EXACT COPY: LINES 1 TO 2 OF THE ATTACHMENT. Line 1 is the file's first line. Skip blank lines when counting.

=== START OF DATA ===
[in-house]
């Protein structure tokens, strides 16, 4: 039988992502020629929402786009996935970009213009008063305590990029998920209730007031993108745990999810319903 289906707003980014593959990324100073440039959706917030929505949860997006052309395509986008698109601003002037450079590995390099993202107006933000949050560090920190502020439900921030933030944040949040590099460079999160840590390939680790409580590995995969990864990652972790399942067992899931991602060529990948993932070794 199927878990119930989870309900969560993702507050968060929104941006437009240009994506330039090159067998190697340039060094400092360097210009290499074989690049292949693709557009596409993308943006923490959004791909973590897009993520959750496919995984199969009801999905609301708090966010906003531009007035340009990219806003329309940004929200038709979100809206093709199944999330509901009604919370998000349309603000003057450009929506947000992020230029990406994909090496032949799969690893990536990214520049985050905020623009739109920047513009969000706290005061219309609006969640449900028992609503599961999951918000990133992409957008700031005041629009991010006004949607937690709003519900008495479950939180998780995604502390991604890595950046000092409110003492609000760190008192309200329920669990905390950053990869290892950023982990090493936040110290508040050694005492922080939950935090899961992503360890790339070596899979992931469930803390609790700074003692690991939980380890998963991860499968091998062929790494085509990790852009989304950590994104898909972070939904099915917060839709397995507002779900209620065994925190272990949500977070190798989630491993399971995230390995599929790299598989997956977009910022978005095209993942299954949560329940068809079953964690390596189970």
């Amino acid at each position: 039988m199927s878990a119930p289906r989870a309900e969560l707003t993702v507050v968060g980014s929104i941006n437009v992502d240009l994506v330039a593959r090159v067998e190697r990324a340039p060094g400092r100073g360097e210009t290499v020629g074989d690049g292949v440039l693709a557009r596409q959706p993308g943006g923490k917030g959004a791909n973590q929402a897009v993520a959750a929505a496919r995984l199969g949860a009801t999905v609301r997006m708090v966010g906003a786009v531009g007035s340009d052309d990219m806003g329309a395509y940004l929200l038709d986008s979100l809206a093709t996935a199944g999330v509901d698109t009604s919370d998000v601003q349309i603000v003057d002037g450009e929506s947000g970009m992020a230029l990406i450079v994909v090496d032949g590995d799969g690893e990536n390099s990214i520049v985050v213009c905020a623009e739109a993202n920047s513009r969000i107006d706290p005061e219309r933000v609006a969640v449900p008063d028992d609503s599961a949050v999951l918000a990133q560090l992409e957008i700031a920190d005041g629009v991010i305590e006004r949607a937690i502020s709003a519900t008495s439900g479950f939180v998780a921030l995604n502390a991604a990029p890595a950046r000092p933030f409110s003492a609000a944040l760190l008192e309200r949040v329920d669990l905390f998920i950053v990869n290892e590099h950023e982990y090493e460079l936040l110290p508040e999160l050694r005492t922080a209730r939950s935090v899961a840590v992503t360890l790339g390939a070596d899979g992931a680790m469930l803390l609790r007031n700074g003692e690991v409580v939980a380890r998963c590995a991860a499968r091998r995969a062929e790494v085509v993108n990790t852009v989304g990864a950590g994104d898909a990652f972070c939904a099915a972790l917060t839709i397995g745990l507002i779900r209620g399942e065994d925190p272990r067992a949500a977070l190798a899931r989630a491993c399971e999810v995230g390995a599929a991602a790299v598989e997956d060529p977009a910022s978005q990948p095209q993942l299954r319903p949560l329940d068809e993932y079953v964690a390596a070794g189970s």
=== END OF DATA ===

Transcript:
[in-house]
């Protein structure tokens, strides 16, 4: 039988992502020629929402786009996935970009213009008063305590990029998920209730007031993108745990999810319903 289906707003980014593959990324100073440039959706917030929505949860997006052309395509986008698109601003002037450079590995390099993202107006933000949050560090920190502020439900921030933030944040949040590099460079999160840590390939680790409580590995995969990864990652972790399942067992899931991602060529990948993932070794 199927878990119930989870309900969560993702507050968060929104941006437009240009994506330039090159067998190697340039060094400092360097210009290499074989690049292949693709557009596409993308943006923490959004791909973590897009993520959750496919995984199969009801999905609301708090966010906003531009007035340009990219806003329309940004929200038709979100809206093709199944999330509901009604919370998000349309603000003057450009929506947000992020230029990406994909090496032949799969690893990536990214520049985050905020623009739109920047513009969000706290005061219309609006969640449900028992609503599961999951918000990133992409957008700031005041629009991010006004949607937690709003519900008495479950939180998780995604502390991604890595950046000092409110003492609000760190008192309200329920669990905390950053990869290892950023982990090493936040110290508040050694005492922080939950935090899961992503360890790339070596899979992931469930803390609790700074003692690991939980380890998963991860499968091998062929790494085509990790852009989304950590994104898909972070939904099915917060839709397995507002779900209620065994925190272990949500977070190798989630491993399971995230390995599929790299598989997956977009910022978005095209993942299954949560329940068809079953964690390596189970």